For StarNet2, there's download links & an installation tutorial for PixInsight here: https://www.galactic-hunter.com/post/starnet2 

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1 minute ago, teoria_del_big_bang said:

As @The Lazy Astronomer says Starnet2 does this and also StarXTerminator.

What turning it into a 16 bit image does I am not sure, @vlaiv can you enlighten us ? 

Steve

I'm not a fan of using 16bit format in any stage of image processing (apart from acquisition).

This is more pronounced these days with progress in CMOS arena. CMOS sensors have lower read noise and thus drive ever shorter exposures.

It is not uncommon for people to use 10-20 times shorter exposures with CMOS then it was common with CCD cameras. This means that signal levels are much lower - for same brightness of target, x20 shorter exposure will result in x20 lower signal value.

Take for example instance where you have faint signal in 10 minute exposure - say 250e. Same signal in 30s exposures will be x20 times lower or 12.5e on average. Problem with 16bit image format is that you can't record 12.5e - you can either record 12e or 13e and you introduced 0.5e just by virtue of using 16bit format.

32bit float point does not have this limitation. It can record numbers with much greater precision - and any introduced error is minimal (easily swamped by noise).

Short exposures "cram" all the signal into lower part of 0-16bit range, and although signal is fine grained after stacking - it will get rounded up and unnecessary errors will be introduced. This leads to "posterization" of faint parts of image on short exposures.

One way how to avoid this happening with StarNet V2 and still use linear data would be to linearly stretch your data - setting white point to just above brightest target parts. This will clip the stars, but we don't really care as stars will be removed. We just need starless version (we can later subtract starless version from full version to get unclipped stars with some math).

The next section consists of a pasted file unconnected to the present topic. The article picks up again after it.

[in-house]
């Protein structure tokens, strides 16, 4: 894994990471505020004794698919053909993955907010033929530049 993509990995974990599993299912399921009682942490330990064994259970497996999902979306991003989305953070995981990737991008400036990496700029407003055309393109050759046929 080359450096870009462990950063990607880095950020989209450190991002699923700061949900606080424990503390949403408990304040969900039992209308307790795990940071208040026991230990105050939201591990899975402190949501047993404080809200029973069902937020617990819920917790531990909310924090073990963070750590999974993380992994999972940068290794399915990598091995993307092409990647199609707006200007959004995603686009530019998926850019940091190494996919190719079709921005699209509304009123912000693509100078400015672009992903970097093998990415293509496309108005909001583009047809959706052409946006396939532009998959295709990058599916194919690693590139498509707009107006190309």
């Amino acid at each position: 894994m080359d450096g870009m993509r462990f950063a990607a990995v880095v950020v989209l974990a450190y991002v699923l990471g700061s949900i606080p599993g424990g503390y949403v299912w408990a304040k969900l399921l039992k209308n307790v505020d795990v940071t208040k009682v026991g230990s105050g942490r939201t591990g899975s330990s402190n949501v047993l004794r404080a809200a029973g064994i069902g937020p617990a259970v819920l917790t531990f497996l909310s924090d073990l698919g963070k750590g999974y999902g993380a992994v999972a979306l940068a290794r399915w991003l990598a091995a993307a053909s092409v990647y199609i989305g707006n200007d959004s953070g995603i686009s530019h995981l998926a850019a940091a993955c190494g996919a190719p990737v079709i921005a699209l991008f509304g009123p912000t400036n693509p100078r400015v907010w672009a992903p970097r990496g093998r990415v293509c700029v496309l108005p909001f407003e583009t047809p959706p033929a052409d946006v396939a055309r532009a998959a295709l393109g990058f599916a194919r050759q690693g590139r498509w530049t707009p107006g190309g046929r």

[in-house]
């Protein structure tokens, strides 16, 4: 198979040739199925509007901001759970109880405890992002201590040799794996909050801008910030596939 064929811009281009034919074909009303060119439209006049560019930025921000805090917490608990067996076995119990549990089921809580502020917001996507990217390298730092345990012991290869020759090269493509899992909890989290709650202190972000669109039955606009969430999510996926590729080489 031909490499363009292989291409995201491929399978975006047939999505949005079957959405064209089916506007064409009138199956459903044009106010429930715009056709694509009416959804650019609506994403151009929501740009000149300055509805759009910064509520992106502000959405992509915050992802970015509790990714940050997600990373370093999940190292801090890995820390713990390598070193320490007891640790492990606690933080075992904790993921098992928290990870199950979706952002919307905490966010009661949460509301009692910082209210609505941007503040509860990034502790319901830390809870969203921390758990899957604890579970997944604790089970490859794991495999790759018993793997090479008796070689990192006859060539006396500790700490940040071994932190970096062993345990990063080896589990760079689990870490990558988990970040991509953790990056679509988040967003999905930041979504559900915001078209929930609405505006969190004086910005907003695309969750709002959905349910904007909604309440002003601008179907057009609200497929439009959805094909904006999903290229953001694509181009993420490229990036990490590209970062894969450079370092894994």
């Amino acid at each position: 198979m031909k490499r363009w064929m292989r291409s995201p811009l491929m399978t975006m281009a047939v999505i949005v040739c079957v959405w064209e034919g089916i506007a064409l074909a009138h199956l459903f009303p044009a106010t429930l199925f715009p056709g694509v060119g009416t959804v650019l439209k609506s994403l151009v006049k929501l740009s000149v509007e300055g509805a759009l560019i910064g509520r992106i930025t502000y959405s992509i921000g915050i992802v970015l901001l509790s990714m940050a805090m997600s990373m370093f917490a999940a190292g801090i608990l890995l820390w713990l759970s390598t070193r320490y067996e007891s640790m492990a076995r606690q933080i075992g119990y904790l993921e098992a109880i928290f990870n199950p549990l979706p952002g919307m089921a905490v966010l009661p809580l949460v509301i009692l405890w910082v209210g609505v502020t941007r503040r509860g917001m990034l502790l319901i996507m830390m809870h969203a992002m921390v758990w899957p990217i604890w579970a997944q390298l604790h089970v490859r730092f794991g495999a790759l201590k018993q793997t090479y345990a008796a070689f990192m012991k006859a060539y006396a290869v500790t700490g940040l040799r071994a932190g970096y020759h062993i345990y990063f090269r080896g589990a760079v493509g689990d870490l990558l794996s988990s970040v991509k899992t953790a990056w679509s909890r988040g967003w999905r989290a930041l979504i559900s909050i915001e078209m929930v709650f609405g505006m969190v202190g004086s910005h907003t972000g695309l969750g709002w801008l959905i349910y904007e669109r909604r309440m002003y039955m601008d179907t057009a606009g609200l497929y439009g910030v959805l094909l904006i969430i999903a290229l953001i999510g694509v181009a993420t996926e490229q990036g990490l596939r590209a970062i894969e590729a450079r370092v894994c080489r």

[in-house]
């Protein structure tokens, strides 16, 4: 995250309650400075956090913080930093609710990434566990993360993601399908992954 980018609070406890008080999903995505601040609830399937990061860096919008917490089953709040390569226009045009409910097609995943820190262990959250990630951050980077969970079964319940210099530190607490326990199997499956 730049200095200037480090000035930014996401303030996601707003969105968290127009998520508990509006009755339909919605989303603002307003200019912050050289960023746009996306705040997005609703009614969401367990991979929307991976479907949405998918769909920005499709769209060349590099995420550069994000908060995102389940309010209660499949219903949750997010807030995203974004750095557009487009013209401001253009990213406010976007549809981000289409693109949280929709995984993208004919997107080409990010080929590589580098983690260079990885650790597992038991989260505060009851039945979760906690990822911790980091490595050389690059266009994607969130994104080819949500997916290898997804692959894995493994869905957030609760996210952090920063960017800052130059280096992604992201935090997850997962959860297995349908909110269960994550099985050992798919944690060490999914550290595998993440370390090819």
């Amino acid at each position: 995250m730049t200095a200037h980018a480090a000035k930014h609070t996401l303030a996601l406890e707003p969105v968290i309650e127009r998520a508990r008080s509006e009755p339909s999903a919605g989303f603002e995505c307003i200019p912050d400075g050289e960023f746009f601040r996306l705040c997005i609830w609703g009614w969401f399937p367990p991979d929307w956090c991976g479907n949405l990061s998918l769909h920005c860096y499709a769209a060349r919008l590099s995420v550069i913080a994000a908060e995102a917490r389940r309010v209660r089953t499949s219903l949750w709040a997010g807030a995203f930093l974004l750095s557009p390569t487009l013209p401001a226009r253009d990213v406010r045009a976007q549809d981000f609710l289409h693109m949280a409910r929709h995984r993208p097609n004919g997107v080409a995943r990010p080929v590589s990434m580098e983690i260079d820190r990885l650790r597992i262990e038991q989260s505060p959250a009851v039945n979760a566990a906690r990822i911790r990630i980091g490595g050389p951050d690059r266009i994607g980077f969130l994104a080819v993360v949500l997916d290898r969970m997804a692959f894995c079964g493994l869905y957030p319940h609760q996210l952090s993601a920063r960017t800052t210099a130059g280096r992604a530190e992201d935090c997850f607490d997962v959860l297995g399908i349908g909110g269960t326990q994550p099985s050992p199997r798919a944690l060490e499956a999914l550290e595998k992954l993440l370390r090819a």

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2 minutes ago, Budgie1 said:

Both of these allow you to work with a linear image, I can't see any reference to 32 or 16 bit requirements for StarXTerminator though.

Don't know about StarXTerminator - but this happens to me:

image.png.a81941a14df74749c33fecef803a0510.png

(this is with version x2 of starnet - not sure why it still says StarNet++ for GUI).

Readme also emphasizes this:
                           
 

                            StarNet++ v2.0.2
                                Finally!
                            
-> As before: Only TIF files with 16bit per channel are supported. <-

              -> Yes, AVX is still needed. Sorry! <-
   -> If the previous version did not work - this won't either. <-
   
          -> TO BE USED FOR ASTRO IMAGE PROCESSING ONLY <-

                            -> Have fun! <-

 

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7 minutes ago, Rodd said:

How significant do you see this?  Also--I run Strnet V1 on 32 floating images

If you run PI script - then it is very likely that it converts to 16 bit for StarNet and then converts back to 32bit - in the process rounding happens so error is introduced regardless of data being 32bit in the end.

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9 minutes ago, vlaiv said:

t is not uncommon for people to use 10-20 times shorter exposures with CMOS then it was common with CCD cameras. This means that signal levels are much lower - for same brightness of target, x20 shorter exposure will result in x20 lower signal value.

Isn't total exposure time the important thing.  If you have a stack nade from 20 10 minute exposures (taken with CCD) and I have a stack of 3.3 hours made from 200 60 sec exposures using CMOS, with a lower read noise andmuch higher efficiency, wont teh stacks be comporable?

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9 minutes ago, vlaiv said:

If you run PI script - then it is very likely that it converts to 16 bit for StarNet and then converts back to 32bit

This should be verified.  I never process in TIFF format, so Starnet works with xsif.  

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19 minutes ago, Budgie1 said:

Both of these allow you to work with a linear image, I can't see any reference to 32 or 16 bit requirements for StarXTerminator though.

The strnet tool in my PI does not work with linear images--the results you get are way, way horrible.